Far corner of an overcrowded London bar, table by the window, and it appears that London Grammar have an interloper in their midst.
I arrive on time, six o’clock, expecting three people, and instead I see four. The three are being nice to him at least, clinking beer glasses in an apparent toast, but the fourth is all too evidently not part of their setup: he is too big and broad, arms like hams, and expensively tailored in a pink shirt he might well insist is “salmon”.
He looks like a banker and, it transpires, he is, though he won’t reveal which bank he works for. “You don’t need to know,” he says, pursing his lips.
This is Elliott, and he is the boyfriend of Hannah Reid, London Grammar’s singer. Sitting next to one another, he dwarfs her, Reid as pretty and delicate in the flesh as she is in song. She tells me that they don’t see much of one another these days, the band having spent a large chunk of the last 18 months on a continually extending world tour, so Elliott grabs the opportunity to see her whenever the opportunity presents itself. Like now, for instance.
While he sips from his Peroni, I ask if his girlfriend has changed since becoming a pop star. The band’s debut album, If You Wait, a beautifully mournful record that has drawn comparisons to The xx and Sade, has sold more than 450,000 copies in the UK since its release last autumn. They are even more successful in France, while America and Australia have proved highly receptive. The editor of Vogue is a fan; Gucci want to dress them. And Reid has become something of an unwilling pin-up. Last year, Radio 1’s Breakfast Show pronounced her “fit”, and encouraged listeners to tweet their approval. Elliott smiles. “She’s changed a little, perhaps,” he says, “but for the better. Hannah’s always been very nervous, but I see her relaxing into this more and more now, and that’s a good thing.”
Beside him, Reid returns the smile, but as she does so, a lower-case v sprouts between her eyebrows.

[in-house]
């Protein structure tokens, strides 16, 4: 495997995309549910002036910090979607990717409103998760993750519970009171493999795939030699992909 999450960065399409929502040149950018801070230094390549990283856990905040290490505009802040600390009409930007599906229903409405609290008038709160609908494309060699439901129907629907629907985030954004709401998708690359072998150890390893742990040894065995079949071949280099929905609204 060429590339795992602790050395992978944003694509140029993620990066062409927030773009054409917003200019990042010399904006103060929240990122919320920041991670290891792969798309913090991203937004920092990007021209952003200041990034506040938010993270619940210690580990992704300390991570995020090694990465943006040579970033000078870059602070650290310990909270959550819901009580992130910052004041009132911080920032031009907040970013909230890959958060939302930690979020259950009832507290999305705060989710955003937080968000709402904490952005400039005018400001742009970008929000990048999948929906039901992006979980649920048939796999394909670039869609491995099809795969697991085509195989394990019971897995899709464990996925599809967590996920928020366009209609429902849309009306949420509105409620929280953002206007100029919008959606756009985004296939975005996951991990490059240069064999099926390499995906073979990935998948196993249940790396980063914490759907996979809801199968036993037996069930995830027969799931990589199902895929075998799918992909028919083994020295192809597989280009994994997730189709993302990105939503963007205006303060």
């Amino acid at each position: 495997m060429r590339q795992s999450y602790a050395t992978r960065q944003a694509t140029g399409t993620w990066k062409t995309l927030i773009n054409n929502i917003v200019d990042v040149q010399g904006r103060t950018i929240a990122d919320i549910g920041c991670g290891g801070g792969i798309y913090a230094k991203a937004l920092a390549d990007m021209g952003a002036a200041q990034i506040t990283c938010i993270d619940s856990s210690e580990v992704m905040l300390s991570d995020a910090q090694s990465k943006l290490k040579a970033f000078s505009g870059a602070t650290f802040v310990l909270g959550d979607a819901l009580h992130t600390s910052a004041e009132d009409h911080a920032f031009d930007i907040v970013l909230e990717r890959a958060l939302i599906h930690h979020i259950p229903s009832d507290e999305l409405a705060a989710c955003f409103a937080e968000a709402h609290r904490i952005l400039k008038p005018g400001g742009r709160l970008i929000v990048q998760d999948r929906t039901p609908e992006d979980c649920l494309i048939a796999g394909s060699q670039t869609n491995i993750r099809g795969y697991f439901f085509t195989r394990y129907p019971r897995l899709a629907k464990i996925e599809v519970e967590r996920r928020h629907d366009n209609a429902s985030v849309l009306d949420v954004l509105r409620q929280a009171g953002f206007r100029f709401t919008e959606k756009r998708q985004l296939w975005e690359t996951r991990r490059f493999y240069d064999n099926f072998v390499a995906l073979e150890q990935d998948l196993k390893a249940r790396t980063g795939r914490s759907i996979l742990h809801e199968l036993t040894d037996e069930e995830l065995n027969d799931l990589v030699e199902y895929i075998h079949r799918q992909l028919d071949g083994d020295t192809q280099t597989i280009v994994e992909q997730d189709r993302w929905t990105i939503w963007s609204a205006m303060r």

“We’ve had to cancel some shows recently,” she says. “We’ve never done that before, but our schedule has just been insane. We’re still learning what we are capable of, and what we’re not.”
I ask why they had to cancel, and the v becomes capitalised.
“Basically, exhaustion,” she says. She looks across the table to her bandmates, keyboardist and percussionist Dominic “Dot” Major and guitarist Dan Rothman, and both nod in agreement. “We’re all exhausted.”
The twentysomething trio met while studying at Nottingham University. Major and Rothman had been in bands before, and were looking to form another; Reid, who grew up in west London and had classical vocal training, was hoping to become a psychoanalyst.
The boys encouraged her to turn what had been a hobby into a potential career. They gelled instantly, and together make starkly minimalist music as much influenced by Reid’s classical background as trip-hop. But it is the latter that has served them best, their glacial cool now much in demand in the wake of The xx’s own post-trip-hop success.
“Just getting signed to a record label in itself seemed like such a privilege,” says Rothman, a genial man who never quite stops smiling. “The only real ambition we had was to make a record good enough that we weren’t dropped before getting to make another…”
“… So selling almost half a million copies has been – well, unexpected, to say the least,” adds Major. Thrusting them into the public eye quite so abruptly has taken its toll on Major, too. The baby-faced multi-instrumentalist already looks not dissimilar to Harry Styles, but the preposterous birds-nest hairstyle he sports makes him a dead ringer for the One Direction heartthrob. He tells me he is always being asked for his, as in Styles’s, autograph.
“It was weird at first, but I’ve had to get used to it.” Does he enjoy it? “God, no.” Then why not simply restyle his hair? “Ah, if I did that, if I shaved it all off, for example, I’d look like a nine-year-old, and that’s not really an option.” He rubs his super-smooth chin. “And I’m in no position to grow a beard, either.”
If You Wait, which was Brit-nominated and won an Ivor Novello award, unfolds at a stately, funereal pace, and is fuelled with a deep vein of introspection that the band now rather regret.
“When you write songs for the first time,” says Reid, “you do tend to make them very private, very personal. We had no idea people might hear them one day. It’s embarrassing, and I can’t help but feel vulnerable because of it.”